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Giove in Argo
Gauvin, Baka, Hallenberg; Giustiniani, Weisser, Priante; Il Complesso Barocco, Curtis. Italian text and English translation. Virgin Classics 50999 7231162 2 (3)
For years it was thought that Handel's 1739 pasticcio, Giove in Argo, could not be reconstructed. The conducting score was lost, and recitatives for two acts, as well as two important arias indicated in the libretto, could not be located. But in 2000, American musicologist John Roberts discovered the missing arias — which turned out to be by Handel's younger contemporary, Francesco Araja — and set the recitatives stylishly for a scholarly edition of the score. Alan Curtis conducted the first performances of this reconstruction in 2007, and he returns to the opera with his experienced Baroque sensibility and familiar cast members.
Handel's attempts to keep opera seria alive in a London that was growing bored led him to select some of his most effective Italian arias from recent works (everyone will recognize "Tornami a vagheggiar," from Alcina) and make use of new material from his still-incomplete Imeneo, advertising new Italian singers, who were always a draw. He scaffolded the show with choral numbers and organ concertos, important components of his increasingly popular oratorios, and put that in the promotional notices as well.
The pastoral setting features two of Jove's amorous adventures, one involving Calisto, a nymph and follower of the goddess Diana, and the other involving Io or Isis (yes, the future spouse of the Egyptian King Osiris). Fitting pre-existing arias into a new story makes the plotlines rather obscure, and the mad scene for Iside (Isis) seems gratuitous. The pieces by Araja — a concession Handel granted the visiting prima donna, who had recently sung them in Venice — are noticeably more modern in style. (Think Pergolesi.) Nevertheless, Handel makes a charming scene out of the meeting of Calisto with Diana, framed with fleet choral numbers, and he cleverly overlays a catchy trio from Tirsi, Clori e Fileno with contrapuntal oratorio-style choral writing. He even gives an aria from Berenice to Jove, who must use the da capo form to apologize in turn to the outraged Iside and the chaste Calisto, who have caught him out.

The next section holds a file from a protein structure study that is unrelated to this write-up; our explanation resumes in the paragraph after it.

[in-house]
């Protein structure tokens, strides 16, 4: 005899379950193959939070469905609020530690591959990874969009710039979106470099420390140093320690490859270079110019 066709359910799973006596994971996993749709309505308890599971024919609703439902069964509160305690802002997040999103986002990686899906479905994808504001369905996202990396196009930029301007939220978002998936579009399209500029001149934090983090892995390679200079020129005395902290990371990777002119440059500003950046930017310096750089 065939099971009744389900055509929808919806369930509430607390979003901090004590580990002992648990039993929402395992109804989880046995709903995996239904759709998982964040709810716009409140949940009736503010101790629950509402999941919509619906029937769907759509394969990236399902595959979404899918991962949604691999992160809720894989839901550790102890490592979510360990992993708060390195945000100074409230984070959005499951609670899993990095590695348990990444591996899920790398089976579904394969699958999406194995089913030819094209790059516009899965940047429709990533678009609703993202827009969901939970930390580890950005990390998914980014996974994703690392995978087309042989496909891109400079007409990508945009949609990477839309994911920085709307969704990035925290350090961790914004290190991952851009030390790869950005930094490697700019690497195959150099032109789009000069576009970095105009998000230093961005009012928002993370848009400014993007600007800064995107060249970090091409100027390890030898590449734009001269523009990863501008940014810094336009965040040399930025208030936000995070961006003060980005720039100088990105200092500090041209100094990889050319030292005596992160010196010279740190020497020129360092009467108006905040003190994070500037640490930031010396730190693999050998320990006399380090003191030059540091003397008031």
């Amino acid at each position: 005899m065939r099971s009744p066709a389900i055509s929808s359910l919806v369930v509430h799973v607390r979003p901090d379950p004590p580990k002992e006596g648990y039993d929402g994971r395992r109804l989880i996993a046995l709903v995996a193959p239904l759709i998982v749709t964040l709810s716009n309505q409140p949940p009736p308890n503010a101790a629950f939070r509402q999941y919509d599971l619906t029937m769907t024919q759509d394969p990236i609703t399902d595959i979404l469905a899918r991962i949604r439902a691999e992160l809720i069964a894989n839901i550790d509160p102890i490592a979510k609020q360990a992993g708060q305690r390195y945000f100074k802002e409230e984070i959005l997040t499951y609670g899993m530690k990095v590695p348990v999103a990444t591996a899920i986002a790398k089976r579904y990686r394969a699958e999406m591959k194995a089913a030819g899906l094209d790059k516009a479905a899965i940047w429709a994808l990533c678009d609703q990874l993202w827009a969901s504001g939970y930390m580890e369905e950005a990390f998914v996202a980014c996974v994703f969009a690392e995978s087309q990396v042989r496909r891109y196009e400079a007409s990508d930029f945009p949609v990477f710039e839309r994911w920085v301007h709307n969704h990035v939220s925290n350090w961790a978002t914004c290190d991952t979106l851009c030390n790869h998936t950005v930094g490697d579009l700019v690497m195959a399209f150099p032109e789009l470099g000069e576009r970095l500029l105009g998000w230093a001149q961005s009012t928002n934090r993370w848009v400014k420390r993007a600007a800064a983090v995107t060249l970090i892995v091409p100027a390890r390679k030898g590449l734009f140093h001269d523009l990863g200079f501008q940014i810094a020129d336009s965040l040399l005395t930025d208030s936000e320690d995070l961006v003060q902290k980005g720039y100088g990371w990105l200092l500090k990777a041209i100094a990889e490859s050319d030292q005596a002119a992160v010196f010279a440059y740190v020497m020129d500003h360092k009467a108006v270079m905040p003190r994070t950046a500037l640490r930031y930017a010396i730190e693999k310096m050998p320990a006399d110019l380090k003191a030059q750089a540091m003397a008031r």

Horns feature prominently in the overture and several of the choruses, setting the pastoral/hunting atmosphere and adding richness to the texture of Curtis's exemplary period-instrument band, Il Complesso Barocco. As Arete, the disguised Jove, tenor Anicio Zorzi Giustiniani uses his mellow voice and sweet top effectively and tastefully, especially in the rollicking "Semplicetto! A donna credi?" In the role of the tyrant Licaone, baritone Johannes Weisser brings broad portamento to his recitatives and vocal ease to the martial "Affanno tiranno." Bass Vito Priante sings the role of Osiris, disguised as the shepherd Erasto, with splendid sound and exciting top notes, forcefully characterizing each of his arias with musical sophistication.
Mezzo-soprano Theodora Baka's sunlit tones and beguiling grace make Diana's "Non ingannarmi" one of the disc's most delicious moments. Curtis's deliberately restrained tempo surrounds Baka's lovely singing — minimal vibrato and an attractive color — with elegance and delicacy.
Iside has the juiciest music, carefully outfitted in high tragic vein for the visiting diva, and Ann Hallenberg's committed dramatic sense and fine musicianship make the most of several passionate accompanied recitatives. "Nel passar da un laccio," a complex version of "As with rosy steps the morn," is poised and elegant, showing off Hallenberg's beautiful trill.
Soprano Karina Gauvin's full lyric singing and impeccable tuning highlight the siciliano "Già sai che l'usignol," yet she can spit out "Tutta raccolta ancor" with venom. The obligatory storm-tossed ship aria, "Combattuta da due venti" (from Faramondo), sounds less than agitated at Curtis's leisurely tempo, but Gauvin's kittenish sound and easy grace propel "Tornami a vagheggiar" delightfully.
As we expect from Curtis, recitatives are unfussy and direct, and cadenza flourishes keep arias moving to a proper finish. The booklet's English translation is adapted from the printed 1739 libretto.
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